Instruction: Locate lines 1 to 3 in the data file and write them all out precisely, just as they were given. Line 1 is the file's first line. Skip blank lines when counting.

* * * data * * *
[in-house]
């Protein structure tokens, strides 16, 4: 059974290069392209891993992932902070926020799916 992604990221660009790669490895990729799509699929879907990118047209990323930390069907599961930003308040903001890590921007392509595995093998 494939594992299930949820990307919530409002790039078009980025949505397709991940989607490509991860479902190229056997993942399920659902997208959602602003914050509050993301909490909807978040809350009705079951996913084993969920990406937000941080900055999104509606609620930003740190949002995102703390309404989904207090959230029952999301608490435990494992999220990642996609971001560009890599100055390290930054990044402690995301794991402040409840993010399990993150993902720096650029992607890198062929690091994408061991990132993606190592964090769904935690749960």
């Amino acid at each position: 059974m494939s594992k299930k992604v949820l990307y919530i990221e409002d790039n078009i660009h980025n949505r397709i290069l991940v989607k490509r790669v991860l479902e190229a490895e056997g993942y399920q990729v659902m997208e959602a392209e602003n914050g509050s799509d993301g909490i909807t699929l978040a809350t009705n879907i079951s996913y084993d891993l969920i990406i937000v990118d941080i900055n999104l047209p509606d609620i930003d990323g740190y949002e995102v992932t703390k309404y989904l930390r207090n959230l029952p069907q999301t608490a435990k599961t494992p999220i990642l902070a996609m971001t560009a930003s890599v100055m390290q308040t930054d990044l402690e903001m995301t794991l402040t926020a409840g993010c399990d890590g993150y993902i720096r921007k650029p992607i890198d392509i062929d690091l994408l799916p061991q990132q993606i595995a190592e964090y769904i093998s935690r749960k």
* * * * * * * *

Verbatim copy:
[in-house]
């Protein structure tokens, strides 16, 4: 059974290069392209891993992932902070926020799916 992604990221660009790669490895990729799509699929879907990118047209990323930390069907599961930003308040903001890590921007392509595995093998 494939594992299930949820990307919530409002790039078009980025949505397709991940989607490509991860479902190229056997993942399920659902997208959602602003914050509050993301909490909807978040809350009705079951996913084993969920990406937000941080900055999104509606609620930003740190949002995102703390309404989904207090959230029952999301608490435990494992999220990642996609971001560009890599100055390290930054990044402690995301794991402040409840993010399990993150993902720096650029992607890198062929690091994408061991990132993606190592964090769904935690749960």
């Amino acid at each position: 059974m494939s594992k299930k992604v949820l990307y919530i990221e409002d790039n078009i660009h980025n949505r397709i290069l991940v989607k490509r790669v991860l479902e190229a490895e056997g993942y399920q990729v659902m997208e959602a392209e602003n914050g509050s799509d993301g909490i909807t699929l978040a809350t009705n879907i079951s996913y084993d891993l969920i990406i937000v990118d941080i900055n999104l047209p509606d609620i930003d990323g740190y949002e995102v992932t703390k309404y989904l930390r207090n959230l029952p069907q999301t608490a435990k599961t494992p999220i990642l902070a996609m971001t560009a930003s890599v100055m390290q308040t930054d990044l402690e903001m995301t794991l402040t926020a409840g993010c399990d890590g993150y993902i720096r921007k650029p992607i890198d392509i062929d690091l994408l799916p061991q990132q993606i595995a190592e964090y769904i093998s935690r749960k």